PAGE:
100 Business Leaders Discuss Plans For Attack On GOP Vote Suppression Laws

“They felt very strongly that these voting restrictions are based on a flawed premise and are dangerous," said one of the organizers of the zoom conference.

As many as 100 CEOs and other senior business leaders from American companies attended a massive Zoom conference call on Saturday to discuss the possibility of a unified effort against Republican measures across the nation to suppress voting rights, The Washington Post and Wall Street Journal reported Sunday.

Action could include cutting donations to lawmakers backing such laws — or even delaying investments in states trying to constrain voting rights, according to a statement from the Coalition for Inclusive Capitalism, which participated in the call.

The company leaders came together just days after Senate Minority Leader Mitch McConnell (R-Ky.) sternly warned businesses to stay out of politics — except for continuing to donate money to politicians.

Executives “are not going to be cowed,” one of the call organizers, Yale School of Management Professor Jeffrey Sonnenfeld, told the Post. “They felt very strongly that these voting restrictions are based on a flawed premise and are dangerous.”

There was “defiance” in the face of “threats that businesses should stay out of politics,” he added. “But they were there out of concern about voting restrictions not being in the public interest.”

A statement from the group may be issued this week that would build on one signed by 72 Black executives in the wake of Georgia’s restrictive new voting law, the Journal reported.

Executives at PepsiCo, PayPal, T. Rowe Price and Hess Corp. had already agreed to sign such a statement, former American Express CEO Kenneth Chenault told conference participants, according to the Journal.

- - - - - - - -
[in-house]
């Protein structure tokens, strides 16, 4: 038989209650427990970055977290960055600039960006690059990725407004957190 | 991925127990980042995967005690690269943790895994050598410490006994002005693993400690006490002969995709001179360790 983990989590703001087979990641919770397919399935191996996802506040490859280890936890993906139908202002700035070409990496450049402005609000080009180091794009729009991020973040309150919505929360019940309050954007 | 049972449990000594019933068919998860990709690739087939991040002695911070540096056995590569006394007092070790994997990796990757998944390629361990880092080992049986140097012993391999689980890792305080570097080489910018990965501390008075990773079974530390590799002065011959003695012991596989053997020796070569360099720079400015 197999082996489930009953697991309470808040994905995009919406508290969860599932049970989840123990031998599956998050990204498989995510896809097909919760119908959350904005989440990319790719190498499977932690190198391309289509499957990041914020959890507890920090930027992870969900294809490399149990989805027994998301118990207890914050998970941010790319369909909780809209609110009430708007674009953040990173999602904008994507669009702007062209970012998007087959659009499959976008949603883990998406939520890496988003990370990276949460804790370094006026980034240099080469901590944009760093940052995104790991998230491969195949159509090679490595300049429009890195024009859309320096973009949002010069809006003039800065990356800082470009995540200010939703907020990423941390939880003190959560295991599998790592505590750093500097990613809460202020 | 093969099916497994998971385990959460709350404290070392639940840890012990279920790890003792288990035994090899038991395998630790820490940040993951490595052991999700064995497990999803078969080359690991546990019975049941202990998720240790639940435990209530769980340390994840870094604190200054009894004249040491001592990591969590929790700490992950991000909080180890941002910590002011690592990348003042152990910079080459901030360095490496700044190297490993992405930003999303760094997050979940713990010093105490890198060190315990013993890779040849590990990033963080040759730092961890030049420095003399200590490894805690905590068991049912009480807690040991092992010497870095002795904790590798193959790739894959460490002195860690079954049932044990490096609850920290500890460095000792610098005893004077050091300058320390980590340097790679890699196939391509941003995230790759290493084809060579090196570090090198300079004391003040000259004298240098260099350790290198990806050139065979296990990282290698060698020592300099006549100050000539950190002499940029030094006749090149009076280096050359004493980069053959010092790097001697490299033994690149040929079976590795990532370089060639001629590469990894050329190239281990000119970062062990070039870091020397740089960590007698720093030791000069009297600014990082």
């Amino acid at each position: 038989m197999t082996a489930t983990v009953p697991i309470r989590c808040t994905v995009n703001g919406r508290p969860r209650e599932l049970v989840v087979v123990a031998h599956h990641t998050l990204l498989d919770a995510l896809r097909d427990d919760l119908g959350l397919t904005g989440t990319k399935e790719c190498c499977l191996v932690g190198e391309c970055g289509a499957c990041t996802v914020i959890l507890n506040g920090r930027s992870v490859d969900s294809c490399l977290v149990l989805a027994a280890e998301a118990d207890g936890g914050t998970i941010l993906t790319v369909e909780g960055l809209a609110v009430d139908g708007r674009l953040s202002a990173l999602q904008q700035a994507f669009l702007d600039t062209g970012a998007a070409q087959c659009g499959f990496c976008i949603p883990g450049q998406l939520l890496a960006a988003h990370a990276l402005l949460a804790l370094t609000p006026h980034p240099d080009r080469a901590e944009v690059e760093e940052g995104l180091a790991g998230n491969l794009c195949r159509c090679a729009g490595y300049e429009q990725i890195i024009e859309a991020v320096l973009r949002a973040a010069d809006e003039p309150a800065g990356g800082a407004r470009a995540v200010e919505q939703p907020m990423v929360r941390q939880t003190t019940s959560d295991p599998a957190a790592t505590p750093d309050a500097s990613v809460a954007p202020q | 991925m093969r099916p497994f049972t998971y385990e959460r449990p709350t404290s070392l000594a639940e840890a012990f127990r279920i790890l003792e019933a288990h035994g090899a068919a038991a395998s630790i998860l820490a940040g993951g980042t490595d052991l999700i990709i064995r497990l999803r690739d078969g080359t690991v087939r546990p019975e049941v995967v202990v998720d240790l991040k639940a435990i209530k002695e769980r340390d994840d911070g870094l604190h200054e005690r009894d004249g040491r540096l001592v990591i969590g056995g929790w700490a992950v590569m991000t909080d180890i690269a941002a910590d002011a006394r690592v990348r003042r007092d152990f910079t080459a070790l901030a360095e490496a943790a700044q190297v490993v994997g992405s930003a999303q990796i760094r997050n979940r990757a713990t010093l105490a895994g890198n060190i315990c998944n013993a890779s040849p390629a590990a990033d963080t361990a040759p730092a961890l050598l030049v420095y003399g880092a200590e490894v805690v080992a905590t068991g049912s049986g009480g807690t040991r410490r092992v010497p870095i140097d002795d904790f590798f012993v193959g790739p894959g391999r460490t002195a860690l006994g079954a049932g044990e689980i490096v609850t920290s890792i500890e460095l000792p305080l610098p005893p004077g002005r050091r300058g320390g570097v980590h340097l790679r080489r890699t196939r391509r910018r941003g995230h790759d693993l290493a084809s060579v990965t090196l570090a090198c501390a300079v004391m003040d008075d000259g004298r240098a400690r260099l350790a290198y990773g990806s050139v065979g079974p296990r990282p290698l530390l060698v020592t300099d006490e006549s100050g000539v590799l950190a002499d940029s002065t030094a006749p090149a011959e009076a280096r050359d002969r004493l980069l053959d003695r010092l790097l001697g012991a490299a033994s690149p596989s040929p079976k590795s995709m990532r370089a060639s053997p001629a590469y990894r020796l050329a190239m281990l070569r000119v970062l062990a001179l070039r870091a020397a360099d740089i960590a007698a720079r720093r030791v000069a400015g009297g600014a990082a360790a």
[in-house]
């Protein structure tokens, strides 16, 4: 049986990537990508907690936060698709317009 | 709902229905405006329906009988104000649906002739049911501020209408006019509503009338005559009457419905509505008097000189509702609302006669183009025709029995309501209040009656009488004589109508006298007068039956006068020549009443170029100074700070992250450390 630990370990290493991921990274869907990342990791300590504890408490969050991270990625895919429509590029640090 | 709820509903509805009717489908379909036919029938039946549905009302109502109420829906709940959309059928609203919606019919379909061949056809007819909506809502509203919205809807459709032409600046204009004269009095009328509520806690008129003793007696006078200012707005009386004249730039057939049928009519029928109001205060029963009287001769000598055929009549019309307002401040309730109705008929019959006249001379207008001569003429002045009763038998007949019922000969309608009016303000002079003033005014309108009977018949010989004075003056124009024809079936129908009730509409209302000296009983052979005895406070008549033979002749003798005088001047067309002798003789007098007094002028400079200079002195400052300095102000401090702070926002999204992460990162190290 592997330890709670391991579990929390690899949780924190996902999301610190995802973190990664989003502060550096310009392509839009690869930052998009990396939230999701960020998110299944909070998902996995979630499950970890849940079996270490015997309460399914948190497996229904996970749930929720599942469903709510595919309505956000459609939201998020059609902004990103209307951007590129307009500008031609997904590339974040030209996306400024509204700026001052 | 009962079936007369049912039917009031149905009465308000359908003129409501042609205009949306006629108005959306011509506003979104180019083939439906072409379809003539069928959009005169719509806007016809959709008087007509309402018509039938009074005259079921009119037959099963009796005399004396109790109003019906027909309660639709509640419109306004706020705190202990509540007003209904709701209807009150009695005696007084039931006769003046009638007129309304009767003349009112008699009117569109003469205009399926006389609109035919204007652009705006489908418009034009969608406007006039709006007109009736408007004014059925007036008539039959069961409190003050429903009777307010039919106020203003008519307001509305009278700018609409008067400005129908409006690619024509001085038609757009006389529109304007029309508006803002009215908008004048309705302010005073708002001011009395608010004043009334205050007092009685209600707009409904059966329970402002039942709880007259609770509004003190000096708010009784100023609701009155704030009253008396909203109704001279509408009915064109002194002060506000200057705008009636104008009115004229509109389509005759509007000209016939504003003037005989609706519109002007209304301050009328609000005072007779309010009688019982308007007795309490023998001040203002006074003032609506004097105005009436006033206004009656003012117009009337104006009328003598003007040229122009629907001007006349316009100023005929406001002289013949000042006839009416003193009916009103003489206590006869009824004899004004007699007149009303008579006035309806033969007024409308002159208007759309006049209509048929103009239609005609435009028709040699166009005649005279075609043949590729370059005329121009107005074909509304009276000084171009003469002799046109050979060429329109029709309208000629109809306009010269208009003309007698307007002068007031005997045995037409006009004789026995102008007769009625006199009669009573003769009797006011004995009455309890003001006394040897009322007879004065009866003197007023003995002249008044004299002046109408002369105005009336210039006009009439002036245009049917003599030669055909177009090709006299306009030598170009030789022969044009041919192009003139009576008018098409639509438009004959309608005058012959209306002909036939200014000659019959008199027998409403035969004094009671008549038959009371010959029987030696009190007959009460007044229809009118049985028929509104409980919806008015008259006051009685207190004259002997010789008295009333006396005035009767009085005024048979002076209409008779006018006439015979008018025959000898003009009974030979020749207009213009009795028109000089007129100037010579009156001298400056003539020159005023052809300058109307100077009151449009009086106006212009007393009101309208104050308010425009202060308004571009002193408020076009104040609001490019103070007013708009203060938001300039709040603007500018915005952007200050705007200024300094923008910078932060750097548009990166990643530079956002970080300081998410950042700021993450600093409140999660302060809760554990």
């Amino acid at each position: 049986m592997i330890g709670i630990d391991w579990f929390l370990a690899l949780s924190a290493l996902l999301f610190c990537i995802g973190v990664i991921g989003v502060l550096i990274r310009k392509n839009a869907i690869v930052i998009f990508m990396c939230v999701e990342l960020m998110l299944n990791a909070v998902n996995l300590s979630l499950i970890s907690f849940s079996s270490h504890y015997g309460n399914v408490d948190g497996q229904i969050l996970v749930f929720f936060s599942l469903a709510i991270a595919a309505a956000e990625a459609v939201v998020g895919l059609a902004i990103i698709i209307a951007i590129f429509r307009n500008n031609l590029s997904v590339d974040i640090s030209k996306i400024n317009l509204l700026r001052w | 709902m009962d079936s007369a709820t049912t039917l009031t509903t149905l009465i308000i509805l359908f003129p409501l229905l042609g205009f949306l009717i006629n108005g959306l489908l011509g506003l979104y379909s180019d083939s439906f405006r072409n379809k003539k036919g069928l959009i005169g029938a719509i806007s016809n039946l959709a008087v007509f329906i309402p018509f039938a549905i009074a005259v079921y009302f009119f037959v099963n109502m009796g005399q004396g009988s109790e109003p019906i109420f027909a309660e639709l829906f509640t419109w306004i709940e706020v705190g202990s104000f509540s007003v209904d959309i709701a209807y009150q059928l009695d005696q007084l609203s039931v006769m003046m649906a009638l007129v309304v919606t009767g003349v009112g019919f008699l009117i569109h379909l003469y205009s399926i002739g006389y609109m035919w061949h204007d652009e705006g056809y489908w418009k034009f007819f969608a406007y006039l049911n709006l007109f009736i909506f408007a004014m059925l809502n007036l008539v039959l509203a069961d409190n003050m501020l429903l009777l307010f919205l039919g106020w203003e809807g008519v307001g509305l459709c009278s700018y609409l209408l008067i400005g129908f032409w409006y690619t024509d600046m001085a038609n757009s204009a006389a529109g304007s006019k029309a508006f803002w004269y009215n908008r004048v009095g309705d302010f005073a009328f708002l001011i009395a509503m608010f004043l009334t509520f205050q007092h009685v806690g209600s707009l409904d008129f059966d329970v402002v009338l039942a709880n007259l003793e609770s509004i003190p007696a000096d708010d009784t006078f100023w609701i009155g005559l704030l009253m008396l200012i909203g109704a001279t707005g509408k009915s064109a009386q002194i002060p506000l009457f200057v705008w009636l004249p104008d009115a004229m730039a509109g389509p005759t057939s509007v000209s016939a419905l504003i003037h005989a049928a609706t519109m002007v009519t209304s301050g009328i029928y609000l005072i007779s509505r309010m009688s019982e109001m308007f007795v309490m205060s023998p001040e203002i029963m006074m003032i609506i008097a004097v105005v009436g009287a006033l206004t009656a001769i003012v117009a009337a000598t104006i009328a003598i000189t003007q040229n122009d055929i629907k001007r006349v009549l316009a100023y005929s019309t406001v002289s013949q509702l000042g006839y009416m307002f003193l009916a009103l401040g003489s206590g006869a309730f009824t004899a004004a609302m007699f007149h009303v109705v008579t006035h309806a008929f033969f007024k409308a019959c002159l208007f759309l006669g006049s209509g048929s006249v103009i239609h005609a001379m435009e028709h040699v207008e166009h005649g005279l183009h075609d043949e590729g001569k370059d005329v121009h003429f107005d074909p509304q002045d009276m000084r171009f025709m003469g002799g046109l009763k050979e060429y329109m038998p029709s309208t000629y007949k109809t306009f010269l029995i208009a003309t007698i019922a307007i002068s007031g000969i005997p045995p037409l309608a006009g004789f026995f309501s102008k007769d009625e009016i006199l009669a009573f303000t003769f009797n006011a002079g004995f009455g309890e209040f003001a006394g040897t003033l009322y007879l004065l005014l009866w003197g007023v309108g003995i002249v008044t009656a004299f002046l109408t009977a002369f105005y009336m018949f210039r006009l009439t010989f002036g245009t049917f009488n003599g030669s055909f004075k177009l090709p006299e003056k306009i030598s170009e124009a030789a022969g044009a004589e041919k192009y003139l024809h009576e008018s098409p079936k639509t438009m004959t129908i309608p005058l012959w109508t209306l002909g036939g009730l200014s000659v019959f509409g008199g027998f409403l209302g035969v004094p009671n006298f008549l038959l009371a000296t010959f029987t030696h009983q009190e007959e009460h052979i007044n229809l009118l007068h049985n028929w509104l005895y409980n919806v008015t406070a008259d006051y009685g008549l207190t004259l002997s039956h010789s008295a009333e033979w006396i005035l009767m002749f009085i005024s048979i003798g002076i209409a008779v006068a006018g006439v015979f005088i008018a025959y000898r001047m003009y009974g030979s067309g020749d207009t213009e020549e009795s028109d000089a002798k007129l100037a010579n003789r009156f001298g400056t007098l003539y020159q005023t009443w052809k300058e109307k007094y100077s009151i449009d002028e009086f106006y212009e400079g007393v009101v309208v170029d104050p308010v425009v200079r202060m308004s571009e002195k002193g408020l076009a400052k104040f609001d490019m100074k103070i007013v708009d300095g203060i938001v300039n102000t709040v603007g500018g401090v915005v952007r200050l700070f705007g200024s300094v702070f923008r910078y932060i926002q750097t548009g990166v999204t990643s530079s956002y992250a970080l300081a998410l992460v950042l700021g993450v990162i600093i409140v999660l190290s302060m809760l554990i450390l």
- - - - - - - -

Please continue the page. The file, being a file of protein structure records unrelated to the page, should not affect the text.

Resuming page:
Executives on the call represented major airlines, retailers and manufacturers.

Participants included leaders of Delta, American, United, Starbucks, Target, LinkedIn, Levi Strauss and Boston Consulting Group, American Express, AMC Entertainment, Estee Lauder, Merck — and Atlanta Falcons owner Arthur Blank, a co-founder of Home Depot, according to the Post and Journal.

One executive in Georgia noted that the state’s law was much worse than expected, noted the Post.

No final steps were agreed upon. But the Post characterized the organizing as an “aggressive dialing up of corporate America’s stand against controversial voting measures nationwide.” The action also highlights the fraying of the traditional alliance between America’s businesses and the Republican Party.

Corporate opposition to vote suppression measures was triggered last month after the Georgia legislature passed a law instituting stringent new requirements for mail-in ballots, sharply reduced the number of ballot drop boxes and voting hours — and even made it a crime to offer food or water to residents waiting to vote at the polls. President Joe Biden called the law “Jim Crow in the 21st Century.”

Coca-Cola and Delta Airlines, headquartered in Atlanta, both stepped up criticism of the law, particularly after consumers began calling for a boycott of companies who stayed silent in the face of voter suppression.

Major League Baseball earlier this month moved its All-Star Game out of Atlanta to Colorado to protest the new law. That triggered calls from Donald Trump to boycott MLB — and Coca-Cola and seven other companies — despite his repeated angry complaints about the so-called “cancel culture” of progressives. (Trump continued to drink Diet Coke, ignoring his own call for a boycott.)

Five bills with new voter restrictions have been passed nationwide so far. An additional 55 restrictive bills in 24 states are currently moving through legislatures, according to the nonpartisan Brennan Center for Justice.

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